My being on stage in an otherwise mainly white folk artist bill, in Nova Scotia, a province famous for the segregation and mistreatment of African Nova Scotians, was not meant to be an act of HATE AGAINST WHITE PEOPLE. It was meant, as it has always been to me, [as] an act of love for the children of these African Nova Scotians, the children of Somalian refugees who ended up somehow in Halifax, and for the children of the many immigrant and migrant folks who, just like my mother, one day arrived in Canada with a specific narrative but the same story of “hoping for a better future.” But still for us, the children of these immigrants, it is still quite strange, the act of enjoying ourselves uninterrupted by a white person who feels threatened by our presence.
This is why I do what I do, because I understand the feeling of oppression and exclusion. I never asked white folks to leave my show, I would never do that. I never ask men to leave my show, I ask them to share the space in a more significant manner as an act of love and solidarity with people who, outside of the music show bubble, have to constantly justify their existence to the world.
How do other audiences typically react?
Ninety percent of people who attend my shows and get the “Lido Pimienta reconfigures the room” experience LOVE IT. The outpouring of [comments like] “thank you for allowing me to see how brown folks at [these] shows are clearly a minority” outgrow the comments of hate. I would like to give you my twitter password so that you can see the racist comments and then the counterparts who will shut them down. It is a beautiful thing!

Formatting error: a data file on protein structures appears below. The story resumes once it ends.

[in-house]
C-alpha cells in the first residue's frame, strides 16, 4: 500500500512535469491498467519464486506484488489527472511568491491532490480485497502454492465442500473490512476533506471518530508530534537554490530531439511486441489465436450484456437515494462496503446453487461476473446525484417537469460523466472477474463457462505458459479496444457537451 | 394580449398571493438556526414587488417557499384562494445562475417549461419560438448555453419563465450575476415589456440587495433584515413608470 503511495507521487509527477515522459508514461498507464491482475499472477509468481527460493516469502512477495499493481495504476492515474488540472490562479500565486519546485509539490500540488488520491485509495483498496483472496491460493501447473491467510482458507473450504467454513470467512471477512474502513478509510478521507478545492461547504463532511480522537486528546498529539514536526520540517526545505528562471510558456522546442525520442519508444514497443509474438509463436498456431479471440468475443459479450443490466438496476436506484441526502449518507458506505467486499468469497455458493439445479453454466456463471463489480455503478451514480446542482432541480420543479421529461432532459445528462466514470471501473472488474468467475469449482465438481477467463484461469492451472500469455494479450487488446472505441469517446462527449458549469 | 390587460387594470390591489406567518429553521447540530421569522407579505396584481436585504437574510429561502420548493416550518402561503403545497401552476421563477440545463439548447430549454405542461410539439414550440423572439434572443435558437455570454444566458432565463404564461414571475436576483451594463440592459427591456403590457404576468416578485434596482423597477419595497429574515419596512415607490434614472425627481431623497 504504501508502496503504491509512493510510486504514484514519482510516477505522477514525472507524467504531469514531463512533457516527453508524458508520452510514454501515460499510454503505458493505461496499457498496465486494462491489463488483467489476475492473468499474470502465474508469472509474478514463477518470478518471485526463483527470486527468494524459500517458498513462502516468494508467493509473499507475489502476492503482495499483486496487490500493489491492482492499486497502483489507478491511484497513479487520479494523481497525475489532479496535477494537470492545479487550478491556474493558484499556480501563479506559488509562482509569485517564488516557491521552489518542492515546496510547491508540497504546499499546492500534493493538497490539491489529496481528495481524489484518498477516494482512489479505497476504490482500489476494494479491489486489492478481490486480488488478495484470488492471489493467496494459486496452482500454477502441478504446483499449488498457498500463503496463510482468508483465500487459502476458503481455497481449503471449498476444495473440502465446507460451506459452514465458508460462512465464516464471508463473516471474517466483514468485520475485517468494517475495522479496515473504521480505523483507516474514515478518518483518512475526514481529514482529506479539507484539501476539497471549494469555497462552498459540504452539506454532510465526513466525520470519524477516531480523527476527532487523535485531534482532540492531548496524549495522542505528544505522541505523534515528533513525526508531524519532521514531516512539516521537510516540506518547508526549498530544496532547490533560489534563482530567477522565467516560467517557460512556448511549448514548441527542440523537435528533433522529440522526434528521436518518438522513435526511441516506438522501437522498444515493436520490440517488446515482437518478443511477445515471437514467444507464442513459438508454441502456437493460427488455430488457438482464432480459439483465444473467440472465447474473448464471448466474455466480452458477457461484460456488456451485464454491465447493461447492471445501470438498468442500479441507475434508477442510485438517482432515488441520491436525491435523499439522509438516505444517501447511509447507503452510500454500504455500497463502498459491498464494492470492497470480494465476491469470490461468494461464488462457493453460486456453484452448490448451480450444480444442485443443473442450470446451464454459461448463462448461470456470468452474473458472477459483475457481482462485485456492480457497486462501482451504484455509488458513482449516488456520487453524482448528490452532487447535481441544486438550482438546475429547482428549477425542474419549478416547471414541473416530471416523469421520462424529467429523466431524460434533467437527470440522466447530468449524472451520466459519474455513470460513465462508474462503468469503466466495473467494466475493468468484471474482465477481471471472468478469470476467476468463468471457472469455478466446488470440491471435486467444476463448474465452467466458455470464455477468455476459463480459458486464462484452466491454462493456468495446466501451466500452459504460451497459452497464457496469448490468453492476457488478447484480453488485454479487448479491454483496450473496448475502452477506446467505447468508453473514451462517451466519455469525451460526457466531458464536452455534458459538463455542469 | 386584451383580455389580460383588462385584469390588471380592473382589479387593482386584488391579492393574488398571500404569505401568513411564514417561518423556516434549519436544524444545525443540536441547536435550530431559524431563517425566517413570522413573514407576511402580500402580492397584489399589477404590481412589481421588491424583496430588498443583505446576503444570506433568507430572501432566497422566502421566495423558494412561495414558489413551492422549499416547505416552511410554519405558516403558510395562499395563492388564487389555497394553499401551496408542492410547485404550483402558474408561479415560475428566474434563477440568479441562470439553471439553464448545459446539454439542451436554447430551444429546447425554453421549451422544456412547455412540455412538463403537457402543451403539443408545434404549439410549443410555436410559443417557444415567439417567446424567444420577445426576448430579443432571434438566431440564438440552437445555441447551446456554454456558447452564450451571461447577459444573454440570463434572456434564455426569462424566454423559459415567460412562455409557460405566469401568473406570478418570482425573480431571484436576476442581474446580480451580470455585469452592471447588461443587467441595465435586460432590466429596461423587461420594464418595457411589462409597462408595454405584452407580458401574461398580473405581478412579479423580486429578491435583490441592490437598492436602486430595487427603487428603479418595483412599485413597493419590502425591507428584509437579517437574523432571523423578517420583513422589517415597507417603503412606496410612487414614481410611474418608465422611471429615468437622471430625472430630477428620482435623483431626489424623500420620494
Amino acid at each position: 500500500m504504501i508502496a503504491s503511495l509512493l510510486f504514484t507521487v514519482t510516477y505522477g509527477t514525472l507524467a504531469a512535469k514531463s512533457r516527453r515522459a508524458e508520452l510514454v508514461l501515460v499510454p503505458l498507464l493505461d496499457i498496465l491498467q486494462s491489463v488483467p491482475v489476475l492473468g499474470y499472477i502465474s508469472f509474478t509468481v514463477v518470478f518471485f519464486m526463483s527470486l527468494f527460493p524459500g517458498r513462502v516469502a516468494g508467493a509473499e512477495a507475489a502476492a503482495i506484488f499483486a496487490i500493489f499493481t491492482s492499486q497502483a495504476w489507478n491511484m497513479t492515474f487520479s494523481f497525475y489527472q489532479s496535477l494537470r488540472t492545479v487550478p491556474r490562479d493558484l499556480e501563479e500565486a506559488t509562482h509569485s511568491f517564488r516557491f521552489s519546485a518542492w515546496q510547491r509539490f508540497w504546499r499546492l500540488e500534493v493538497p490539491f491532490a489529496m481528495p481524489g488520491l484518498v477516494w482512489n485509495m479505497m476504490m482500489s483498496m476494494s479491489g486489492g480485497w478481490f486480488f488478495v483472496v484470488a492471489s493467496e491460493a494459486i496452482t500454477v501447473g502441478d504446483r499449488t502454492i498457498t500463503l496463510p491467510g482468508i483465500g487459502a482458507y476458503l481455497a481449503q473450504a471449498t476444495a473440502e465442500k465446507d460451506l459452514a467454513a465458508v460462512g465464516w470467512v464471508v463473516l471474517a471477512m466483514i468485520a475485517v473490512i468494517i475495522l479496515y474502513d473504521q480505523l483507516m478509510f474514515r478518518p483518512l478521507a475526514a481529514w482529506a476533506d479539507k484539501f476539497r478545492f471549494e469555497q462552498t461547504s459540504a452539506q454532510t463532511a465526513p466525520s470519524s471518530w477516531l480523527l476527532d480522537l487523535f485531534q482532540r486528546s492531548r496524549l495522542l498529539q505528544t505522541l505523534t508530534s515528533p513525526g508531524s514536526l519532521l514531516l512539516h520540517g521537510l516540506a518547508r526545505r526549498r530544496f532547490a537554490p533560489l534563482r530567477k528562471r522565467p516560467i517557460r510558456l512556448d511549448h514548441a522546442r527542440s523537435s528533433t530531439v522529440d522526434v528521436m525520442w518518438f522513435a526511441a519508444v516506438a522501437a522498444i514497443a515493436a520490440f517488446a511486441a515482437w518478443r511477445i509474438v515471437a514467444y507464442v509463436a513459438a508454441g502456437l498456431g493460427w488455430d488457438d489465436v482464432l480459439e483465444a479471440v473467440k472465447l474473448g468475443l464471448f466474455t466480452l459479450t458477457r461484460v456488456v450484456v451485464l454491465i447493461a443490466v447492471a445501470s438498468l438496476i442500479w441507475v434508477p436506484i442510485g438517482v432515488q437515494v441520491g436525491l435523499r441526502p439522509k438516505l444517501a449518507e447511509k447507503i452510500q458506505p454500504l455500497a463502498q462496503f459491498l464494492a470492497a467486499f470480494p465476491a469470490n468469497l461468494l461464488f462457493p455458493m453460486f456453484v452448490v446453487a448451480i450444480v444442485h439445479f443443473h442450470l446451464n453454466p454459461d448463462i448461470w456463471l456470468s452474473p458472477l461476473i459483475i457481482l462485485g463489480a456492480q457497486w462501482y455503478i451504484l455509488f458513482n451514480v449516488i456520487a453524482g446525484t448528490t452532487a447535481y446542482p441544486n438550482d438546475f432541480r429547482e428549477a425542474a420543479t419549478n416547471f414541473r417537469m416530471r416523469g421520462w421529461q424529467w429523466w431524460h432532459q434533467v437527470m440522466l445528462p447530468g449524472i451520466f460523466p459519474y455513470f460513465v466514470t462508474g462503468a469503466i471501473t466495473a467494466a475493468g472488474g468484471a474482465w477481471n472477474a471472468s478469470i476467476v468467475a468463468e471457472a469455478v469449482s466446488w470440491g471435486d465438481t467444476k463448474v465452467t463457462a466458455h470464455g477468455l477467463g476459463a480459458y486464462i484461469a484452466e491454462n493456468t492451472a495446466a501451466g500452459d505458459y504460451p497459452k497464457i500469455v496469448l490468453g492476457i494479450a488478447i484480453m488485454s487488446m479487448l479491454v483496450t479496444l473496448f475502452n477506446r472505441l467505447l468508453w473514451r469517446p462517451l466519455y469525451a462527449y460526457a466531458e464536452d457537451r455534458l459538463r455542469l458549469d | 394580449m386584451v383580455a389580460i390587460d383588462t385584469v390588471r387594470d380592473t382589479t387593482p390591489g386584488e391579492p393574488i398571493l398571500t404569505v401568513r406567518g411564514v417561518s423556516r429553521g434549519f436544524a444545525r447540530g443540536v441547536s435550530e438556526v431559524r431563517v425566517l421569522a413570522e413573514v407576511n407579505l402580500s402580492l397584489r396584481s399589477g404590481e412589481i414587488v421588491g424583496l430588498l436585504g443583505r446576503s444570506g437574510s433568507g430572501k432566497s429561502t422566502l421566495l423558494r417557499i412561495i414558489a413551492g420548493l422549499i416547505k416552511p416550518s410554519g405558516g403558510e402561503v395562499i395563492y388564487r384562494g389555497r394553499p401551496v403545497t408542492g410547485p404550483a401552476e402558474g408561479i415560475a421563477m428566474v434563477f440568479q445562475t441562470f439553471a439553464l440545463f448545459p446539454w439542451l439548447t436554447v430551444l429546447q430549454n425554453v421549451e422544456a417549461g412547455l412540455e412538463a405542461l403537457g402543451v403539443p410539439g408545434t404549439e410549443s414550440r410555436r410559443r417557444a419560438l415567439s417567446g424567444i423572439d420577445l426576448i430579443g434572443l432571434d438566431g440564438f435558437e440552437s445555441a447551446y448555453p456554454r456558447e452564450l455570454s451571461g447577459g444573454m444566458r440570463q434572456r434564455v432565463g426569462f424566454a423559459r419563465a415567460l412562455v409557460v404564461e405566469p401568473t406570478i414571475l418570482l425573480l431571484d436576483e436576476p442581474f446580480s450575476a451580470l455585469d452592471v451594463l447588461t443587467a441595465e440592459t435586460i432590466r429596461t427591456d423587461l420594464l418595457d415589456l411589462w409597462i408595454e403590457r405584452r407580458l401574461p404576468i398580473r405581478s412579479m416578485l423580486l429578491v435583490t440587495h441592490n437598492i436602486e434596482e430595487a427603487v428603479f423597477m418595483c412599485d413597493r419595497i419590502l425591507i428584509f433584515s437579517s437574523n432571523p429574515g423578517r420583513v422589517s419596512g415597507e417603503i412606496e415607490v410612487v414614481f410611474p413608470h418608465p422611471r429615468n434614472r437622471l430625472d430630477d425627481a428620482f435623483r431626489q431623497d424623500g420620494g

What is your view of the response from George Dudka of the Halifax Pop Explosion to what happened and their direct apology, calling you a role model and praising you for your “thoughtful example”?
I did not expect any comment from the festival whatsoever. This is not the first time I’ve had someone disrespect me, my band and my fans, but I have never had the venue, the bookers or any organizers in which acts of violence against me happen ever apologize. So I am deeply touched by HPX’s apology — they know they have a long way to go to balance things out, but at least they called themselves out and I hope this doesn’t end here but moves past the noise. I have a few ideas; I will probably share when I have time with them. We are all in a complicated and painful time, but we’re on a necessary path, unlearning patriarchal western “civilization” ways. If we don’t speak up, we will never e v o l v e.
On Aug. 6, 2014 I played a show in Montreal presented by a collective called Jeunesse Cosmique. It was going to [be] a cute show in Montreal with a bunch of Montreal freaks, including myself and my music collaborator Mas Aya. One of the performers in one of the bands [was] a man from Laos and he “pays homage” to his homeland by including a bunch of white folks to play along [to] mor lam sounds. To me, the show — which they later said was a band “put together to make me feel more welcomed because they would play more ethnic sounds” — reeked of cultural appropriation.
As an Afro-Colombian I would never dream of [putting on] an Afro-Colombian music track and play[ing] my “weird music” on top and then hav[ing] a bunch of white people play whatever they wanted on top of that. These people were even wearing plastic Hawaiian [Leis] while they “paid homage to their music with more ethnic sounds.” The level of obliviousness and refusal to understand how problematic the whole thing was to me, still to this day is puzzling. I would never play back a track from my culture in a show that I am getting paid at because there is no way I would ever financially benefit from my culture if the money I would earn AT THEIR EXPENSE does not end up directly in their bank accounts.
To make a long story short, one of the friends of the collective, a yoga pants-wearing white woman, approached me in [a] rage after I called them out for their weird show and racist display [and] apologized to the people who went to see my show who were offended by them. This yoga pants-wearing white woman approached me and SPAT ON MY FACE. She humiliated me and the venue asked ME to leave. She got to stay and be consoled by her friends. And do you think the venue, the collective, or even herself apologized to me? No. They did not. Instead, they kept screaming at me and my friends, crying and specifically telling me that they can perform “mor lam” music because THEY GO TO THE FESTIVAL EVERY YEAR… What festival? How does that even make sense?